Manly, a beach, boating and residential suburb on Waterloo Bay (a coastal indent on Moreton Bay) is 15 km east of central Brisbane.
Land sales first occurred at Manly in the 1860s, and one of the purchasers established a sugar plantation and built Wyvernleigh House overlooking Waterloo Bay. The house site in Oceana Terrace is now occupied by the Catholic church and the St John Vianneys primary school (1941).
In 1882 the Manly Beach estate was put up for sale, the name probably inspired by Manly in Sydney. All this occurred before the opening of the Cleveland railway line (1889), and the local station was named Manly rather than the better known Wyvernleigh.
By 1900 Manly's population approached 1000, or more during weekends and holidays. The district's commercial and administrative centre was at neighbouring Wynnum, so shops catered for limited everyday needs. During 1910-20 the Manly Amateur Swimming Club was formed, the primary school (1910) was opened, the jetty was extended and an Anglican hall was opened. The school of arts ('Wynnum-Manly') was in Wynnum, as were the Wynnum-Manly sailing club and the agricultural, horticultural and industrial society.
Tidal baths were built in 1926, lasting until 1959 when a cyclone damaged them. In the early postwar years Manly's population had not changed significantly since the 1920s. Shops ran along Cambridge Parade, there were a few more churches, a progress association hall in Melville Terrace and the New Strand cinema on the Esplanade. In 1933 a protective retaining wall was built as an unemployment-relief project at the corner of Wellington and Falcon Streets. The ensuing 200 metres-long wall is listed on the Queensland heritage register. The surest sign of coming urbanisation was a new service reservoir (1954). There were new schools, Catholic primary (1941) at Wyvernleigh and Manly West High School (1958). The Manly boat harbour was begun in 1962, receiving the distinction of the Royal Yacht Club moving there in 1964 from Kangaroo Point. More prosaically, Edgell had a vegetable cannery at Manly West, and the Wynnum-Manly sewerage scheme was completed in 1970.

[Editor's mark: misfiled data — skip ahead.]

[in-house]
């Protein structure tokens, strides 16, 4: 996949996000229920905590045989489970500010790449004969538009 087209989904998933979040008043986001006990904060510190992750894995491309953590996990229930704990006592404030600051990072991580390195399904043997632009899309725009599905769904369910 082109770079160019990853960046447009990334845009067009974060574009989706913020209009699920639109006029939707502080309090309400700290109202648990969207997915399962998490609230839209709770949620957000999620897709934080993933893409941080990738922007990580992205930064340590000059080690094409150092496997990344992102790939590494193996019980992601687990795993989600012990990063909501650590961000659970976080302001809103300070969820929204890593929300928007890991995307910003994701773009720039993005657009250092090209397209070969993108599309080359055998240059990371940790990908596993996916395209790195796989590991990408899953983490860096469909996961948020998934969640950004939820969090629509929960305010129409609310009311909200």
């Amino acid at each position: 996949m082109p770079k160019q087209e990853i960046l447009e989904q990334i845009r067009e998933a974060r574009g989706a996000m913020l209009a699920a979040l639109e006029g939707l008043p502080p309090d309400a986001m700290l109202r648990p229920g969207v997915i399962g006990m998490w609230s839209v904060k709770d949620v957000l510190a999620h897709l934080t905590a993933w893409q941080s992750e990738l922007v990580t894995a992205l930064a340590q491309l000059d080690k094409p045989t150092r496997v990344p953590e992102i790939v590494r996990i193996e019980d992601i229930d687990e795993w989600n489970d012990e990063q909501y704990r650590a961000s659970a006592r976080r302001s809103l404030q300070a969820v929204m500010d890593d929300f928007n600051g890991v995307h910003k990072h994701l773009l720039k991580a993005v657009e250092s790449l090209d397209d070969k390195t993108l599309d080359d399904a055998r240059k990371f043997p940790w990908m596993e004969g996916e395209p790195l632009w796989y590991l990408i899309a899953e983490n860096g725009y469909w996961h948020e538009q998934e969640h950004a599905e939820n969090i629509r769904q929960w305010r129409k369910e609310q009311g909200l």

The shopping centre avoided both redevelopment and destructive competition from a drive-in facility: that was put at Wynnum West in 1980. As a result Brisbane's Lord Mayor could persuasively enthuse in 1992 about preserving the Manly Harbour Village. The boating facilities were modern and extensive but out on the water, and the maritime inhabitants could stroll among the shops and cafes.
Not only did the better-heeled patronise the harbour and shops, but they chose to reside in Manly. Local real estate went from a median $200,000 in 1999 for houses to over $420,000 in 2004. The boat clubs residing at the harbour included Royal Queensland, East Coast Boat Club, Wynnum Yacht Club and Moreton Bay Trailer Boat Club.
Manly's census populations have been:
Mervyn Beitz, Mangroves to moorings: stories and photographs of people and events in and around Manly, Manly, Manly Centenary Committee, 1982
Back to Wynnum 1933: a souvenir booklet, Wynnum, Wynnum District Chamber of Commerce, 1933
Betty Nock, History of music in the Wynnum and Manly area, Moorooka, Boolarong Press, 1998
Lota and Manly West entries